Does Opendoor pay a fair price?

Yes, according to the experts, Opendoor pays a fair price for the homes it buys. One 2019 report found that they purchased homes for about 98.6% of their estimated value.

Unlike a traditional house flipper, who buys low and sells high, Opendoor pays close to fair market value. They rely on short-term market appreciation, their service fee, and the revenue generated by offering additional services (e.g. title) to earn a slim profit on each transaction.

» MORE: How does Opendoor makes money?

Opendoor is able to keep its margins slim because it's operating on a massive scale. Spread across thousands of transactions per year, those slim margins add up to a huge amount of revenue.

Does Opendoor negotiate?

Opendoor typically doesn't negotiate their offers or fees. Generally speaking, what you see is what you get.

That said, if you don't agree with Opendoor or feel that something's been overlooked, you can request a second evaluation and submit additional evidence to support your case for a higher offer.

It's also worth mentioning that unlike some other iBuyers, Opendoor allows you to back out of the sale without a penalty if you disagree with their final pricing.

» LEARN: Tips for negotiating with Opendoor.

How much are Opendoor's fees?

Opendoor charges three types of fees:

  1. Service fee: currently 5%
  2. Repair costs: these may or may not be required (1-2%)
  3. Closing costs: you'll pay typical seller closing costs (1-3%)

It's worth mentioning that Opendoor does give you the option to make the repairs yourself or hire your own contractor. Opendoor will, of course, have to sign off on the repairs before closing.

If you don't want to worry about them, you can opt for Opendoor to handle the repairs, and the cost of fixes will be deducted from the sales price.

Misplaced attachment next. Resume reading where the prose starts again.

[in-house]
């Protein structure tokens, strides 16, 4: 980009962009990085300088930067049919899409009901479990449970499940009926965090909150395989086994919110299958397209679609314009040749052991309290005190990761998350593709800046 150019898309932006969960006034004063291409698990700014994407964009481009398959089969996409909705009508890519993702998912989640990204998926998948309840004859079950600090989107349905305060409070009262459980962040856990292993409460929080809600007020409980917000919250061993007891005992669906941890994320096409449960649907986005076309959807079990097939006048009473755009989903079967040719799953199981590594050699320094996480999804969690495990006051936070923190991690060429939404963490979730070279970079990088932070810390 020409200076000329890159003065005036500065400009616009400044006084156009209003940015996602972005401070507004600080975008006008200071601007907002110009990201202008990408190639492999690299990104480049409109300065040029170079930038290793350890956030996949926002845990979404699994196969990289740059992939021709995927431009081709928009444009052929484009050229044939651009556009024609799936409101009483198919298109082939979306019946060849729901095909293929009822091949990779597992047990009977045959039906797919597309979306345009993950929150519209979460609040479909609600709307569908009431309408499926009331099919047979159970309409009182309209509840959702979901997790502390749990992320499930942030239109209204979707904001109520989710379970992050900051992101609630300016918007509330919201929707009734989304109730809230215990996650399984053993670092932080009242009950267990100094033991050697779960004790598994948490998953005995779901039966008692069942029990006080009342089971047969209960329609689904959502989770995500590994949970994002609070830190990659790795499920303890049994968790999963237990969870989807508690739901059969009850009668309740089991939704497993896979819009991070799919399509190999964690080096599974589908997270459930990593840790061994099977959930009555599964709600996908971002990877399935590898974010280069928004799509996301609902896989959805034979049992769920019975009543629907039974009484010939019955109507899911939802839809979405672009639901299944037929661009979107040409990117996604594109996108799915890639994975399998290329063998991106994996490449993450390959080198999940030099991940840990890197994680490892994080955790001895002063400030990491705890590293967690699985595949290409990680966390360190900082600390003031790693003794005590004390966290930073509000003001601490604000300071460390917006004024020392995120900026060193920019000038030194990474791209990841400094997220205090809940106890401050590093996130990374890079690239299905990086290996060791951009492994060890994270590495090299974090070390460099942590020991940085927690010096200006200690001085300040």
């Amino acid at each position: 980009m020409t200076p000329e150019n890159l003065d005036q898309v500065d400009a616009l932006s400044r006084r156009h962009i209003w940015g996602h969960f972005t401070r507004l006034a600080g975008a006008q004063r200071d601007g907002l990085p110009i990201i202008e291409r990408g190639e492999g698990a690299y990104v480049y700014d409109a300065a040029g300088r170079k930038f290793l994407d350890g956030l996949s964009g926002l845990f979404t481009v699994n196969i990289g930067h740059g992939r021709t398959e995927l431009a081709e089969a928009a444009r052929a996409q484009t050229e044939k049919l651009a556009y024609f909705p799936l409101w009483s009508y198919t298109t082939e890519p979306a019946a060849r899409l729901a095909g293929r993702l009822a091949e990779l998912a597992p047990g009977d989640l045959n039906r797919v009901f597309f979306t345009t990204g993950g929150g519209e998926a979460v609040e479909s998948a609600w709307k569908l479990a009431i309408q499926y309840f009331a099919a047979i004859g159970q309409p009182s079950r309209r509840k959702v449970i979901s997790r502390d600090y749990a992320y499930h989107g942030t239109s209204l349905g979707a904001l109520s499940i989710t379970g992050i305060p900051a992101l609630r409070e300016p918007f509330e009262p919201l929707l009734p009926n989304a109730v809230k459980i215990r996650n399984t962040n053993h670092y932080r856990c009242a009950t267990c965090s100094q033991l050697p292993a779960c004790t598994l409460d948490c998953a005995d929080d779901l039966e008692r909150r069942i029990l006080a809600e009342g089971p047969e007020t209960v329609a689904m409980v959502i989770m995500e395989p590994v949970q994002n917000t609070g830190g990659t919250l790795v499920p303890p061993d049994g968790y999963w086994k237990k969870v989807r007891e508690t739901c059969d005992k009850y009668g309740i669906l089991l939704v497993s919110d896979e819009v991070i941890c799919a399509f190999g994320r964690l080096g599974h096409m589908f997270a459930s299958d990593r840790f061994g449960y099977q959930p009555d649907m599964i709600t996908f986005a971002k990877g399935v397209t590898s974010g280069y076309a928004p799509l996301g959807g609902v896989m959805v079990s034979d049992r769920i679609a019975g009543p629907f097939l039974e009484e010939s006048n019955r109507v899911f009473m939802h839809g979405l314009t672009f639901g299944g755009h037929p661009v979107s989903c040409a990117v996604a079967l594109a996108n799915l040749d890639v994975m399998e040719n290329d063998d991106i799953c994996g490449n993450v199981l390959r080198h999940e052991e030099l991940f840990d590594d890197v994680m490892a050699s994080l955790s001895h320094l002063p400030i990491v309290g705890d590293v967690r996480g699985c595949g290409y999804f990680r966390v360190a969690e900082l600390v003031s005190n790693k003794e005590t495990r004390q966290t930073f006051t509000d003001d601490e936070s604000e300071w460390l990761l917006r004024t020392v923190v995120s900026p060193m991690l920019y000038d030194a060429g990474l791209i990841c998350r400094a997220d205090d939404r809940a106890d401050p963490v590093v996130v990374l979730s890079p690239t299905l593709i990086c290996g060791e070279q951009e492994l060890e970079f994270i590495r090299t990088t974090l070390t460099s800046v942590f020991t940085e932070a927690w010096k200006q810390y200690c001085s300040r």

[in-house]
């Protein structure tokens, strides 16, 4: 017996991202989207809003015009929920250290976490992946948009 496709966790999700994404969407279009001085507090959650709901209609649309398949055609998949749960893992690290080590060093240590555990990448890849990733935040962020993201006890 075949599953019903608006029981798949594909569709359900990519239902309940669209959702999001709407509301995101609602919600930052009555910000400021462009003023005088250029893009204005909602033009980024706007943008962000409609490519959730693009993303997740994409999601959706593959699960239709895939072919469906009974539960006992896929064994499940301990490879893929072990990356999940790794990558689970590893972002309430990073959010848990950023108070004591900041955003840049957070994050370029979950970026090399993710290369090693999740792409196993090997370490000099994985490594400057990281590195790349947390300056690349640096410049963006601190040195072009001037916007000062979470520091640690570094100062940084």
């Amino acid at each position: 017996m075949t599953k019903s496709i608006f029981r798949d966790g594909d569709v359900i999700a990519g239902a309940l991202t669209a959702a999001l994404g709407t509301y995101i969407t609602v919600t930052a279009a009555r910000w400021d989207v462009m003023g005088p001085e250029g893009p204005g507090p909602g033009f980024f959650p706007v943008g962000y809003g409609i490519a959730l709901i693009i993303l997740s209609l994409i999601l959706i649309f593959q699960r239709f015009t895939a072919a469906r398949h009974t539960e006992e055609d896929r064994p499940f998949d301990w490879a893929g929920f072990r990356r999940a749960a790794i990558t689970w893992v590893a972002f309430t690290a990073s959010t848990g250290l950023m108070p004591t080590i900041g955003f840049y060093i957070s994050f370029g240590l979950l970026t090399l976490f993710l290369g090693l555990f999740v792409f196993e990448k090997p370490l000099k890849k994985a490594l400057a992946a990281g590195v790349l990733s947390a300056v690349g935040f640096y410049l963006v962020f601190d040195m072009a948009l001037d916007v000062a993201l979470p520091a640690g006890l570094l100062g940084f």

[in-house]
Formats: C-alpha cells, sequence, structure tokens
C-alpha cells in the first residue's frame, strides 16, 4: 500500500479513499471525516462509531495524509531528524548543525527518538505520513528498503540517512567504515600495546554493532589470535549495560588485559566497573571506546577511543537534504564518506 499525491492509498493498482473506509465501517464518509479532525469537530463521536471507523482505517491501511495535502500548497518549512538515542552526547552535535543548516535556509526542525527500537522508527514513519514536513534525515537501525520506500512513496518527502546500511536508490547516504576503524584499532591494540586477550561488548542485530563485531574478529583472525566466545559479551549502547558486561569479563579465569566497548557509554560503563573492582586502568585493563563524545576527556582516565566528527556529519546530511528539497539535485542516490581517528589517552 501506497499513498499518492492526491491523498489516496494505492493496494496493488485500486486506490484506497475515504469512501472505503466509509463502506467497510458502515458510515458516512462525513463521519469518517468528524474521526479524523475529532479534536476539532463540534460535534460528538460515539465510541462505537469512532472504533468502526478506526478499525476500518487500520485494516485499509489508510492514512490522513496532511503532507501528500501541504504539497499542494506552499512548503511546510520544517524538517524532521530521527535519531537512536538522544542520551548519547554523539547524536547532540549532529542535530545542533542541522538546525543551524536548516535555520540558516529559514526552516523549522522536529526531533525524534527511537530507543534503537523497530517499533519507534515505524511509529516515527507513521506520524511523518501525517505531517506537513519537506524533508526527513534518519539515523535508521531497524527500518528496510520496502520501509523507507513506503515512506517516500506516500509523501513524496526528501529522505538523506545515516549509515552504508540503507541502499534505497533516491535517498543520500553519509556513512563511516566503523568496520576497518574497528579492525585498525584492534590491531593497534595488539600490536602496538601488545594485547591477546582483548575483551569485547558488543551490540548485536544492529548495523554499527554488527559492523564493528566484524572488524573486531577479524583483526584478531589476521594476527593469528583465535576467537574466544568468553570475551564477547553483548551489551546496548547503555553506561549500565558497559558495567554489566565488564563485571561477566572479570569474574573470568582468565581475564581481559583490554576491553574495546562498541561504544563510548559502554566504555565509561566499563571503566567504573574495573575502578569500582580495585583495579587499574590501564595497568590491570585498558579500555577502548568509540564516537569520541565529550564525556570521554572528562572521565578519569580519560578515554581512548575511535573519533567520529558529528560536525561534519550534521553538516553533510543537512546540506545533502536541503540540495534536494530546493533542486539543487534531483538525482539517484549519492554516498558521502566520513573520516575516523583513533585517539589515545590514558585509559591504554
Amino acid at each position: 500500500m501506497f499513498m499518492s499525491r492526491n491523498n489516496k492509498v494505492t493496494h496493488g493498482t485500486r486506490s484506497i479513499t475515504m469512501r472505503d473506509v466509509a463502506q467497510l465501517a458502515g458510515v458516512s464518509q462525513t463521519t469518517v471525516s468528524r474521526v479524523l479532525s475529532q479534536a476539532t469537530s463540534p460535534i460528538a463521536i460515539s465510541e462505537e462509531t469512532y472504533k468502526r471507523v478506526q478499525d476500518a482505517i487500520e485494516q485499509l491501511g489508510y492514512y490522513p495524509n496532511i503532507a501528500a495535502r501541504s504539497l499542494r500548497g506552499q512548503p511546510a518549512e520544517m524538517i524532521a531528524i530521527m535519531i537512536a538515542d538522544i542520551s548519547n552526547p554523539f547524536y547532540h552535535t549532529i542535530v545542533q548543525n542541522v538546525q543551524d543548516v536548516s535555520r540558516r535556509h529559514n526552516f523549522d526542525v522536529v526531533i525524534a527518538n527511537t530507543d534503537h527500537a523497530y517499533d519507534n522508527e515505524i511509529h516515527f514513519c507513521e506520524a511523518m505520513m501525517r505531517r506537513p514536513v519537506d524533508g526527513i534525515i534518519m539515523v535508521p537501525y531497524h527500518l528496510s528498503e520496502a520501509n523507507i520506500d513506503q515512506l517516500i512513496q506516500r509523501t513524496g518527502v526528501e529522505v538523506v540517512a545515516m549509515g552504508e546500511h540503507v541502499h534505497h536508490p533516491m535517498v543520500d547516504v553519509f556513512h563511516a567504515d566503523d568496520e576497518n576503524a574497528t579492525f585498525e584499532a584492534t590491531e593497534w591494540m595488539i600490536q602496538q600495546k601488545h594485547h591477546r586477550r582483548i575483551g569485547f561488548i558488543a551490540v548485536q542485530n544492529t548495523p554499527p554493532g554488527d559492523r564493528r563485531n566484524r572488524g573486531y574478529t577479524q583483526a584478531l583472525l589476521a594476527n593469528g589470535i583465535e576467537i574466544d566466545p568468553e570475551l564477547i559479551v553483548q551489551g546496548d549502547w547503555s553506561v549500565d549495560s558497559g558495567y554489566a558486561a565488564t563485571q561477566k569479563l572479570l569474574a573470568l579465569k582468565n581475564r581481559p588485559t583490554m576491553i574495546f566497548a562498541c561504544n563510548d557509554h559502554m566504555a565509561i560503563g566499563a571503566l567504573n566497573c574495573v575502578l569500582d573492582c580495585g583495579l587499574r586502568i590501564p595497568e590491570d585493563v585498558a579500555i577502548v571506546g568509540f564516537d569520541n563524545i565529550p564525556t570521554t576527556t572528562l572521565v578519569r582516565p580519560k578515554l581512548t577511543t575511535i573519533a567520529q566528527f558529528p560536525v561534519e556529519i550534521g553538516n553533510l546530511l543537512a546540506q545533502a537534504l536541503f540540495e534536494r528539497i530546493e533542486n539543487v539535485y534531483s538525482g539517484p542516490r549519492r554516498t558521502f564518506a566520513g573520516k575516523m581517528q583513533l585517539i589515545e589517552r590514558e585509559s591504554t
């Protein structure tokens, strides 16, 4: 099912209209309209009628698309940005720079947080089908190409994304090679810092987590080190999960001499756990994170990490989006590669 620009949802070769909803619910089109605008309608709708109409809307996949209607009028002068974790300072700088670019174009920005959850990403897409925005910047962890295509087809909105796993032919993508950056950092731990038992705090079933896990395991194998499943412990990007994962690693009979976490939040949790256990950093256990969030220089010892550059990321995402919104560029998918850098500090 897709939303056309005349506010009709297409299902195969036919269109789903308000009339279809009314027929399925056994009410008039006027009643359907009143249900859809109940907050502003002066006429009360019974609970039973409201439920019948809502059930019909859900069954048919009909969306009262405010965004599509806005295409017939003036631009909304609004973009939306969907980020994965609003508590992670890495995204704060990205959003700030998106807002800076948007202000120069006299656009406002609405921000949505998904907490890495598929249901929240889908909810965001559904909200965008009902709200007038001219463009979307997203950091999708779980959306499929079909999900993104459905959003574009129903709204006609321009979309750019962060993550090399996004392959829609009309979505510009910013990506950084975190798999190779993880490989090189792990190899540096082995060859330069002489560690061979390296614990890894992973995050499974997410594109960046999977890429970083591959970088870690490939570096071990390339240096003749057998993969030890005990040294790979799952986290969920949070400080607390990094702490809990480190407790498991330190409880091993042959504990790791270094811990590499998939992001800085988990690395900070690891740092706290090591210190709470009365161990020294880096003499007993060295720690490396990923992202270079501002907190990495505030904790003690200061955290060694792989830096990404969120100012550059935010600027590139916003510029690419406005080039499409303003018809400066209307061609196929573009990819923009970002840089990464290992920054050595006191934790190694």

» READ: Our full breakdown and analysis of Opendoor's fees.

Does Opendoor pay closing costs?

The short answer is unfortunately no. You'll still be responsible for closing costs with expenses that are on par with a traditional sale.

You'll be expected to cover closing costs such as title insurance, escrow costs, recording fees, notarization, and transfer taxes to name a few. In total, your closing costs will add up between 1% and 3% of the sales price.

How quickly will I sell my home with Opendoor?

Opendoor truly shines when it comes to speed. With a traditional sale, between prepping your home, showing it, finding a buyer, waiting for inspections, making repairs, moving into escrow, and closing, selling your home can take months.

Going the traditional route, it typically takes around five weeks to find a buyer and anywhere between an extra 30 to 45 days for closing. But with Opendoor, you'll get an offer on your home within 24 hours.

Another perk with Opendoor is that you decide your selling timeline, giving you more flexibility if, for instance, you're trying to time moving into another home or need to move quickly for a new job. Opendoor lets you schedule your closing and moving dates based on your needs.

This eliminates the possibility that you'll have to cover two mortgages, move multiple times, or pay for a storage unit.

Should you sell to Opendoor?

There's really no universal answer — it depends on your situation and goals as a home seller.

Opendoor offers speed, simplicity, and convenience, which is invaluable to some sellers since selling a home is such a high stakes, complex process.

On the other hand, you will probably get more money for your home if you list it on the open market with the help of a real estate agent.

Before you accept a cash offer, it's worth speaking with a realtor to find out how quickly they think your house would sell on the open market, and what it's worth.

Real Estate Agent or iBuyer?

Our team of experts can help you decide which option is best for you.